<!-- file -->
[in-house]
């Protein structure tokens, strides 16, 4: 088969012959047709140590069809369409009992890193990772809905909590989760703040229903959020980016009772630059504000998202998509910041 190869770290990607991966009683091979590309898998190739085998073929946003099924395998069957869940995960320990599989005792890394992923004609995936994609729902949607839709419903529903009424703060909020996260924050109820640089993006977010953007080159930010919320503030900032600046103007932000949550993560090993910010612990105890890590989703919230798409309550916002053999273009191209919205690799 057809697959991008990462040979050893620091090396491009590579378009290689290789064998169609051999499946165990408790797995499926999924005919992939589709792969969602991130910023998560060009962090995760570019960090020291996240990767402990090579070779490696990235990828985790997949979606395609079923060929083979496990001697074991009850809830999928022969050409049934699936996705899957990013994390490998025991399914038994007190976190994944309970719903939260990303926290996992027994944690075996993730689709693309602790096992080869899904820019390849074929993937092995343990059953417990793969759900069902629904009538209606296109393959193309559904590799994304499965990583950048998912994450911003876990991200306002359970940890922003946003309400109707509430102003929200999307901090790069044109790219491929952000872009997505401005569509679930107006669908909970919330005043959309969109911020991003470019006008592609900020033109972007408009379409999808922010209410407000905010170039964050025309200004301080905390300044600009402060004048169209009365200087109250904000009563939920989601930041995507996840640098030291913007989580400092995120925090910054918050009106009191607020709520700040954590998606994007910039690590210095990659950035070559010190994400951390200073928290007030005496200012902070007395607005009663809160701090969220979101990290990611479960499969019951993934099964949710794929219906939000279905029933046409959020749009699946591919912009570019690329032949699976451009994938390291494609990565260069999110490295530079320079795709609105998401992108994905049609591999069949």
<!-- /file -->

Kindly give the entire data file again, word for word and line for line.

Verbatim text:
[in-house]
């Protein structure tokens, strides 16, 4: 088969012959047709140590069809369409009992890193990772809905909590989760703040229903959020980016009772630059504000998202998509910041 190869770290990607991966009683091979590309898998190739085998073929946003099924395998069957869940995960320990599989005792890394992923004609995936994609729902949607839709419903529903009424703060909020996260924050109820640089993006977010953007080159930010919320503030900032600046103007932000949550993560090993910010612990105890890590989703919230798409309550916002053999273009191209919205690799 057809697959991008990462040979050893620091090396491009590579378009290689290789064998169609051999499946165990408790797995499926999924005919992939589709792969969602991130910023998560060009962090995760570019960090020291996240990767402990090579070779490696990235990828985790997949979606395609079923060929083979496990001697074991009850809830999928022969050409049934699936996705899957990013994390490998025991399914038994007190976190994944309970719903939260990303926290996992027994944690075996993730689709693309602790096992080869899904820019390849074929993937092995343990059953417990793969759900069902629904009538209606296109393959193309559904590799994304499965990583950048998912994450911003876990991200306002359970940890922003946003309400109707509430102003929200999307901090790069044109790219491929952000872009997505401005569509679930107006669908909970919330005043959309969109911020991003470019006008592609900020033109972007408009379409999808922010209410407000905010170039964050025309200004301080905390300044600009402060004048169209009365200087109250904000009563939920989601930041995507996840640098030291913007989580400092995120925090910054918050009106009191607020709520700040954590998606994007910039690590210095990659950035070559010190994400951390200073928290007030005496200012902070007395607005009663809160701090969220979101990290990611479960499969019951993934099964949710794929219906939000279905029933046409959020749009699946591919912009570019690329032949699976451009994938390291494609990565260069999110490295530079320079795709609105998401992108994905049609591999069949």